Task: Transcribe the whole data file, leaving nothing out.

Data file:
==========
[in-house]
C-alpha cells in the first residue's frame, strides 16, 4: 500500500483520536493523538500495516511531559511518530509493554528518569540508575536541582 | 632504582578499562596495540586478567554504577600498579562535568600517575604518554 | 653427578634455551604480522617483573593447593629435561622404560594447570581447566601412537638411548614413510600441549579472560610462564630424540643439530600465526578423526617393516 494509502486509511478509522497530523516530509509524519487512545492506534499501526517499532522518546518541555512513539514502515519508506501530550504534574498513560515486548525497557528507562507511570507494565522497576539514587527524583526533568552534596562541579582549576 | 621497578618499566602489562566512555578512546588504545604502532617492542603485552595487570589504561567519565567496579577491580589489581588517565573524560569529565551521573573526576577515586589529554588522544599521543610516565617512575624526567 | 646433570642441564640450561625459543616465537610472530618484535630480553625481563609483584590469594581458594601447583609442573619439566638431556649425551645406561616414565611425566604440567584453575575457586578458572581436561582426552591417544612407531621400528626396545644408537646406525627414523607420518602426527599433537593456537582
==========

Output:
[in-house]
C-alpha cells in the first residue's frame, strides 16, 4: 500500500483520536493523538500495516511531559511518530509493554528518569540508575536541582 | 632504582578499562596495540586478567554504577600498579562535568600517575604518554 | 653427578634455551604480522617483573593447593629435561622404560594447570581447566601412537638411548614413510600441549579472560610462564630424540643439530600465526578423526617393516 494509502486509511478509522497530523516530509509524519487512545492506534499501526517499532522518546518541555512513539514502515519508506501530550504534574498513560515486548525497557528507562507511570507494565522497576539514587527524583526533568552534596562541579582549576 | 621497578618499566602489562566512555578512546588504545604502532617492542603485552595487570589504561567519565567496579577491580589489581588517565573524560569529565551521573573526576577515586589529554588522544599521543610516565617512575624526567 | 646433570642441564640450561625459543616465537610472530618484535630480553625481563609483584590469594581458594601447583609442573619439566638431556649425551645406561616414565611425566604440567584453575575457586578458572581436561582426552591417544612407531621400528626396545644408537646406525627414523607420518602426527599433537593456537582